Here’s What JLL Says About Building Out Office Space

August 30, 2019 | Workplace

Every industry has its lingo.

And the Commercial Real Estate (CRE) industry is no exception.

Many CRE buildings begin with tenant spaces comprised of a little more than four walls and a door. The concept is that the spaces should be easily customizable and eventually polished to meet the particular requirements of each tenant.

The method of finishing this rough space is referred to as the “build-out.” There can be lengthy negotiations between the landlord (or building owner) and the tenant over the following issues:

  • What improvements are needed
  • Which party is responsible for paying for the improvements
  • Which party is responsible for managing the work
  • What if anything will the tenant be allowed to remove once the lease is over

Tenants are confronted with complex decisions settling on an office space that suits their needs the best. To provide meaning for your build-out, this guide covers a generalized expense model outlining the various styles and levels of quality. It also provides an examination of trends in occupant improvement allowances and an analysis of how occupants plan and use their spaces.

The Budget for an Average Office Fit-Out in 2019

In 2018, the average cost of an office build-out rose 12 percent. This increase was stoked by a mixture of steady demand for new space and increased prices for materials and labor. Tenant renovation allowances also rose during that period but were not sufficient to completely offset cost growth, leading to an increase of net out-of-pocket costs to occupants.

JLL foresees costs continue to rise throughout 2019 and on into 2020, though at a more modest velocity than over the past year or so. A shortage of qualified construction workers will be among the most notable impediments for finishing projects on schedule and on budget. Material expenses have remained relatively low in 2019, with figures expected to remain as such until 2020.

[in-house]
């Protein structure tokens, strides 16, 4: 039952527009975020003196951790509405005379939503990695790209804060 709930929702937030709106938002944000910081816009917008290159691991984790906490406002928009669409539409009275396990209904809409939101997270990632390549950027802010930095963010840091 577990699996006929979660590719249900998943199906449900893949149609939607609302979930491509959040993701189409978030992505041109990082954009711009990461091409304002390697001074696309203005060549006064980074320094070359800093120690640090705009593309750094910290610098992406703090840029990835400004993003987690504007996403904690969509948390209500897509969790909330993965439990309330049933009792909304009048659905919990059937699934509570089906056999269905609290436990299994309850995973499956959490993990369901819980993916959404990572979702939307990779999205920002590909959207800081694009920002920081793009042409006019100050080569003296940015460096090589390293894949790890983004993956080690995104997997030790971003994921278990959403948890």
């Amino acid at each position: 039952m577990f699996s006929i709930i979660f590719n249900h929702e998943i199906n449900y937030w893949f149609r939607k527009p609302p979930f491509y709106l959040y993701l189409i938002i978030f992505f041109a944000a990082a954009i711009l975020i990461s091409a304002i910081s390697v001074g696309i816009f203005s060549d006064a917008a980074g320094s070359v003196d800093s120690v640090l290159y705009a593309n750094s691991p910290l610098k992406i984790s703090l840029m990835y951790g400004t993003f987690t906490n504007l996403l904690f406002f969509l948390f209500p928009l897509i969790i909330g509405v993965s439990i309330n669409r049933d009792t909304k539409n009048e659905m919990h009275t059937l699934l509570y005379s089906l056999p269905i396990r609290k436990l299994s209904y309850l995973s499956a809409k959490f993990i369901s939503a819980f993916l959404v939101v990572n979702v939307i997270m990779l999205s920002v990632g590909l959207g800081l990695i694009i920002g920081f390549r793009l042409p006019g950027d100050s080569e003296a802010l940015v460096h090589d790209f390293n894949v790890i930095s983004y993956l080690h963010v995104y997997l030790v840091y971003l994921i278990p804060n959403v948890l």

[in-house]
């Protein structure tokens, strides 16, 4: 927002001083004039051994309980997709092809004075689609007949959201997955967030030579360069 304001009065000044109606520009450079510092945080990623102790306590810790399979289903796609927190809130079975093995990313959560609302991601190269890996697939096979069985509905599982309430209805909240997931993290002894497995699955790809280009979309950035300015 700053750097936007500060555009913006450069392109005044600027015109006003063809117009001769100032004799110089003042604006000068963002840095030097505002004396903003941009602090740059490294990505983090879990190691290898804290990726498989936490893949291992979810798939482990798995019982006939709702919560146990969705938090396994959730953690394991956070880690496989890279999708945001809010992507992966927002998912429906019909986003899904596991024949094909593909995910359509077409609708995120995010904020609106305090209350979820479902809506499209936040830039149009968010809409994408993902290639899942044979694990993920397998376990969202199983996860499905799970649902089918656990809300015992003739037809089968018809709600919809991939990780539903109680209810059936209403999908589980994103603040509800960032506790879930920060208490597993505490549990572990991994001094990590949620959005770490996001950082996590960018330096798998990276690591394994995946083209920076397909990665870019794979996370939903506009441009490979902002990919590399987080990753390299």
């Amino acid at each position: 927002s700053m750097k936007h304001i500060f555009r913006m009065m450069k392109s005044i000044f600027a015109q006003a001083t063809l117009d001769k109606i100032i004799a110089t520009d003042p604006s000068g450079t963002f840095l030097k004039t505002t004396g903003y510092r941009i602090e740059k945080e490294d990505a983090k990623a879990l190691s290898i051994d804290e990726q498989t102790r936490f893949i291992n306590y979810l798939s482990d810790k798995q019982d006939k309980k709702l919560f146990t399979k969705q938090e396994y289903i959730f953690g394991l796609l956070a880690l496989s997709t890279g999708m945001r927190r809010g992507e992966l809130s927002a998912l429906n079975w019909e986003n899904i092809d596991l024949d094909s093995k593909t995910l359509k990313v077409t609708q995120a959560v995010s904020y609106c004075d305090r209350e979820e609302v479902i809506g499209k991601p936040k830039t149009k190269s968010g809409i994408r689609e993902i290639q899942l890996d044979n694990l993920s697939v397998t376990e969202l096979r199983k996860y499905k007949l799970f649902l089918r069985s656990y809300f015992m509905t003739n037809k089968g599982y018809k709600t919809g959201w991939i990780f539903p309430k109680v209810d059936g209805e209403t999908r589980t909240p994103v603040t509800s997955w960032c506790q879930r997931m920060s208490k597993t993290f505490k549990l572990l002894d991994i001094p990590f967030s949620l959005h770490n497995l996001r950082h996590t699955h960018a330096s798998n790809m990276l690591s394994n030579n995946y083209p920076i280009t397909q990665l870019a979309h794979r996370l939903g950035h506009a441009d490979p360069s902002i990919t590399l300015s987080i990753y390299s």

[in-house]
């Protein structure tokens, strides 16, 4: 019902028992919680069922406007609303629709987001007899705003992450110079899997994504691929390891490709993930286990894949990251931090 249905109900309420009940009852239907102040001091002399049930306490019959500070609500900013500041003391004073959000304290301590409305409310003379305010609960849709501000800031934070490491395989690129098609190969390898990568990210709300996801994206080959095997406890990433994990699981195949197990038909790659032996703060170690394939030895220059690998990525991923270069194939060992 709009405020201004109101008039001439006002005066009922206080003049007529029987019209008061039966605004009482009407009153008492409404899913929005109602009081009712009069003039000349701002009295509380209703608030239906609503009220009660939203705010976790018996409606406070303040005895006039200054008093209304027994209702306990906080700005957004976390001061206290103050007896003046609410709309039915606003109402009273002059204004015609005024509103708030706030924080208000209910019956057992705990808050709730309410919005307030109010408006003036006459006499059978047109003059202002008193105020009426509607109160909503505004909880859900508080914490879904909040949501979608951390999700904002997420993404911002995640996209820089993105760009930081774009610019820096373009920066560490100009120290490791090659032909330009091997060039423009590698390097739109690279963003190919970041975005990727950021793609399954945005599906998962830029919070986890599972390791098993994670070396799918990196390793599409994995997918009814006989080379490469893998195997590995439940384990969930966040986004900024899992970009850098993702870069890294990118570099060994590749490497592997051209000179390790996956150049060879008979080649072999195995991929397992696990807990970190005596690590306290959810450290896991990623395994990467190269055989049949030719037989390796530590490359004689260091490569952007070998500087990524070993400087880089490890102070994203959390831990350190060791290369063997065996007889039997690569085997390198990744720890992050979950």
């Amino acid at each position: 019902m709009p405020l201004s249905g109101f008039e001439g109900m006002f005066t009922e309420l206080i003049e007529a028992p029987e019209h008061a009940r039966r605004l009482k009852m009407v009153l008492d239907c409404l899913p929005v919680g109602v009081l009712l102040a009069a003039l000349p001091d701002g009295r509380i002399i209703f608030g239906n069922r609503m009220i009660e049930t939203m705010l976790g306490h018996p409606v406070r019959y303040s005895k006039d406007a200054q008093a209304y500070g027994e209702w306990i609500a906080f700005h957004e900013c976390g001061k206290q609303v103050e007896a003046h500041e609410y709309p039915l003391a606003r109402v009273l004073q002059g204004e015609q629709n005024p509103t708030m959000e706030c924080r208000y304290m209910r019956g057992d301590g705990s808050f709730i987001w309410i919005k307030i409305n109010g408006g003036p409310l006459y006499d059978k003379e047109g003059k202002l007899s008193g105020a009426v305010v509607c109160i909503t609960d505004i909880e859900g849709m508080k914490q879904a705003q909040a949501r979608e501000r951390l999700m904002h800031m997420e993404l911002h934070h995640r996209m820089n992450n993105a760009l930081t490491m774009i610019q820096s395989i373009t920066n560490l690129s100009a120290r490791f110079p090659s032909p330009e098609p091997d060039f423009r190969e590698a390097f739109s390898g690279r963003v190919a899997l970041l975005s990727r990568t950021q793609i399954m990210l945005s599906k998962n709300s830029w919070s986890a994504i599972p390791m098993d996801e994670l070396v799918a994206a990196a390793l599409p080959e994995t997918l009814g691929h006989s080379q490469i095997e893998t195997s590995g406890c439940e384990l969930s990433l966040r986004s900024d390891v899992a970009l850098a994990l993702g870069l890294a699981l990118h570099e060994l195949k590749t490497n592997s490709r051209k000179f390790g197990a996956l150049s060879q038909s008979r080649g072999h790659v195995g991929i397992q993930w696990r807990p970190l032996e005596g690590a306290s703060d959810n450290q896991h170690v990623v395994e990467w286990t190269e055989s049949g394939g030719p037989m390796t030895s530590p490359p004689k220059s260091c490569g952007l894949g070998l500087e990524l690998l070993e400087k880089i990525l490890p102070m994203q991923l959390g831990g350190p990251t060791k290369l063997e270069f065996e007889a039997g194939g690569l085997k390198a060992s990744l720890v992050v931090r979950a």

With operational costs continuing to rise, it is more critical than ever for occupants to be informed and to center on designing the most efficient and adaptable space possible. Efficiency does not merely involve density, though it is one important aspect; efficiency also involves choosing the right office style and finish level so that space can maintain an organization long into its future.

Below is a budget assessment for basic, medium, and high-quality build-outs. The definition of each style is as follows:

  • Basic: Low budget with a focus on functionality, essential technology, and aesthetic.
  • Medium: Elevated design complexity, including upgraded lighting and other design enhancements with the use of common materials.
  • High: First-rate finishes and renovations. More time and money spent on aesthetics and detail.

Progressive (open floor plan)

Highly collaborative office space with 100 percent bench seating with no enclosed offices. According to a JLL report, a progressive design “also includes numerous varieties of both collaboration and conference spaces.” This design is perfect for tech companies, startups, and progressive corporate offices. It offers a 13 percent savings over traditional and a 6 percent savings over moderate.